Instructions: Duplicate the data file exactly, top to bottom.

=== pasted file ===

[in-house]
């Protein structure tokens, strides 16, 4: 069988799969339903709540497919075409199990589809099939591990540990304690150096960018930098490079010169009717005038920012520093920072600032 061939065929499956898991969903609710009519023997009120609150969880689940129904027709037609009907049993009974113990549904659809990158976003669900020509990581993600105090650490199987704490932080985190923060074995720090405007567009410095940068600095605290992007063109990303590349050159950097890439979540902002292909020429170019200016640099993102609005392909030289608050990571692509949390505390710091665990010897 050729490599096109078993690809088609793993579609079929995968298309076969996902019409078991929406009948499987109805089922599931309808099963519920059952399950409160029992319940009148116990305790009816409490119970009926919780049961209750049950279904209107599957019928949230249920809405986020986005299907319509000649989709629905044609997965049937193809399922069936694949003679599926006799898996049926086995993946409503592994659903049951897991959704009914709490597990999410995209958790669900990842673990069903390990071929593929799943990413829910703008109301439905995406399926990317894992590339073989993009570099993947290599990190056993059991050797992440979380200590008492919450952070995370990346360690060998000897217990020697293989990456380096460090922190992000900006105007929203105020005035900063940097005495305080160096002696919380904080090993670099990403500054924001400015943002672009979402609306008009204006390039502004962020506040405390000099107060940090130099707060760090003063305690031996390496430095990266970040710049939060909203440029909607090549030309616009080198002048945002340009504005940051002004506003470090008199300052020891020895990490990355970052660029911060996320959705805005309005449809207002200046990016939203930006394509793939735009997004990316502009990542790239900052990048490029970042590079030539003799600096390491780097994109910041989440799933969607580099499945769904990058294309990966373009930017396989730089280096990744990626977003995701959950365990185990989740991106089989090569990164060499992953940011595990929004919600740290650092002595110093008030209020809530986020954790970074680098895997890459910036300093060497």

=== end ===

[in-house]
């Protein structure tokens, strides 16, 4: 069988799969339903709540497919075409199990589809099939591990540990304690150096960018930098490079010169009717005038920012520093920072600032 061939065929499956898991969903609710009519023997009120609150969880689940129904027709037609009907049993009974113990549904659809990158976003669900020509990581993600105090650490199987704490932080985190923060074995720090405007567009410095940068600095605290992007063109990303590349050159950097890439979540902002292909020429170019200016640099993102609005392909030289608050990571692509949390505390710091665990010897 050729490599096109078993690809088609793993579609079929995968298309076969996902019409078991929406009948499987109805089922599931309808099963519920059952399950409160029992319940009148116990305790009816409490119970009926919780049961209750049950279904209107599957019928949230249920809405986020986005299907319509000649989709629905044609997965049937193809399922069936694949003679599926006799898996049926086995993946409503592994659903049951897991959704009914709490597990999410995209958790669900990842673990069903390990071929593929799943990413829910703008109301439905995406399926990317894992590339073989993009570099993947290599990190056993059991050797992440979380200590008492919450952070995370990346360690060998000897217990020697293989990456380096460090922190992000900006105007929203105020005035900063940097005495305080160096002696919380904080090993670099990403500054924001400015943002672009979402609306008009204006390039502004962020506040405390000099107060940090130099707060760090003063305690031996390496430095990266970040710049939060909203440029909607090549030309616009080198002048945002340009504005940051002004506003470090008199300052020891020895990490990355970052660029911060996320959705805005309005449809207002200046990016939203930006394509793939735009997004990316502009990542790239900052990048490029970042590079030539003799600096390491780097994109910041989440799933969607580099499945769904990058294309990966373009930017396989730089280096990744990626977003995701959950365990185990989740991106089989090569990164060499992953940011595990929004919600740290650092002595110093008030209020809530986020954790970074680098895997890459910036300093060497």